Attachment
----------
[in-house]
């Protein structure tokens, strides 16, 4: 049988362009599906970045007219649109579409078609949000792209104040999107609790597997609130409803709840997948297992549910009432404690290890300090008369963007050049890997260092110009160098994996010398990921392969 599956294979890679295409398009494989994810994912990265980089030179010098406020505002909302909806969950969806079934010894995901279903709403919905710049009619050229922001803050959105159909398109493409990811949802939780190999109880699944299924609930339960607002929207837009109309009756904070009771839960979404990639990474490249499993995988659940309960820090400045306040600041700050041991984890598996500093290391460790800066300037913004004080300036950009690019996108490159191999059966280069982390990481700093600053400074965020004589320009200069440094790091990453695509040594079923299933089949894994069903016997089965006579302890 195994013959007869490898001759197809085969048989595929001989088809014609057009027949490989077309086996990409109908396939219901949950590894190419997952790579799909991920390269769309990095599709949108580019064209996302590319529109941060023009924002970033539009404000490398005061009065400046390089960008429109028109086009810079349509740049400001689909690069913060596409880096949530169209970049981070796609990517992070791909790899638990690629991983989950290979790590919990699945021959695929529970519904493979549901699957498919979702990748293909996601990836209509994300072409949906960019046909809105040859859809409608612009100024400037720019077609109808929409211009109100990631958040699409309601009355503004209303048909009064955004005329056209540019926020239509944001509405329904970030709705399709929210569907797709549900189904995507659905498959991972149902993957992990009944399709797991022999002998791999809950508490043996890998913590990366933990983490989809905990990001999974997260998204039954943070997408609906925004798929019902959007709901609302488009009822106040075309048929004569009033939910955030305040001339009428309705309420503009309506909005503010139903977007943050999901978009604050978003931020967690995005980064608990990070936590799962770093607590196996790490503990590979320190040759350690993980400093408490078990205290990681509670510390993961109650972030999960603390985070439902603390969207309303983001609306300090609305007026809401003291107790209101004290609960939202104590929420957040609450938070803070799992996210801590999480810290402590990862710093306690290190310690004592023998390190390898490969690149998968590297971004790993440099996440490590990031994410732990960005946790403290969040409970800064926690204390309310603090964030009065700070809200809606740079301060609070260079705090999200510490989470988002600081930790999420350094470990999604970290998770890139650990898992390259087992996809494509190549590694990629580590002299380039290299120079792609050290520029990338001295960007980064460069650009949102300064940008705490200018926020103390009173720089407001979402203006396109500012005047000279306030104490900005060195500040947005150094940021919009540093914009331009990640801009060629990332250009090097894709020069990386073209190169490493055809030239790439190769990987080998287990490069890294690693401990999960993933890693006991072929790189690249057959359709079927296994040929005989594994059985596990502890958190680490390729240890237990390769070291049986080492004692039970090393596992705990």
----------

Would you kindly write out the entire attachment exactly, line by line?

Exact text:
[in-house]
């Protein structure tokens, strides 16, 4: 049988362009599906970045007219649109579409078609949000792209104040999107609790597997609130409803709840997948297992549910009432404690290890300090008369963007050049890997260092110009160098994996010398990921392969 599956294979890679295409398009494989994810994912990265980089030179010098406020505002909302909806969950969806079934010894995901279903709403919905710049009619050229922001803050959105159909398109493409990811949802939780190999109880699944299924609930339960607002929207837009109309009756904070009771839960979404990639990474490249499993995988659940309960820090400045306040600041700050041991984890598996500093290391460790800066300037913004004080300036950009690019996108490159191999059966280069982390990481700093600053400074965020004589320009200069440094790091990453695509040594079923299933089949894994069903016997089965006579302890 195994013959007869490898001759197809085969048989595929001989088809014609057009027949490989077309086996990409109908396939219901949950590894190419997952790579799909991920390269769309990095599709949108580019064209996302590319529109941060023009924002970033539009404000490398005061009065400046390089960008429109028109086009810079349509740049400001689909690069913060596409880096949530169209970049981070796609990517992070791909790899638990690629991983989950290979790590919990699945021959695929529970519904493979549901699957498919979702990748293909996601990836209509994300072409949906960019046909809105040859859809409608612009100024400037720019077609109808929409211009109100990631958040699409309601009355503004209303048909009064955004005329056209540019926020239509944001509405329904970030709705399709929210569907797709549900189904995507659905498959991972149902993957992990009944399709797991022999002998791999809950508490043996890998913590990366933990983490989809905990990001999974997260998204039954943070997408609906925004798929019902959007709901609302488009009822106040075309048929004569009033939910955030305040001339009428309705309420503009309506909005503010139903977007943050999901978009604050978003931020967690995005980064608990990070936590799962770093607590196996790490503990590979320190040759350690993980400093408490078990205290990681509670510390993961109650972030999960603390985070439902603390969207309303983001609306300090609305007026809401003291107790209101004290609960939202104590929420957040609450938070803070799992996210801590999480810290402590990862710093306690290190310690004592023998390190390898490969690149998968590297971004790993440099996440490590990031994410732990960005946790403290969040409970800064926690204390309310603090964030009065700070809200809606740079301060609070260079705090999200510490989470988002600081930790999420350094470990999604970290998770890139650990898992390259087992996809494509190549590694990629580590002299380039290299120079792609050290520029990338001295960007980064460069650009949102300064940008705490200018926020103390009173720089407001979402203006396109500012005047000279306030104490900005060195500040947005150094940021919009540093914009331009990640801009060629990332250009090097894709020069990386073209190169490493055809030239790439190769990987080998287990490069890294690693401990999960993933890693006991072929790189690249057959359709079927296994040929005989594994059985596990502890958190680490390729240890237990390769070291049986080492004692039970090393596992705990």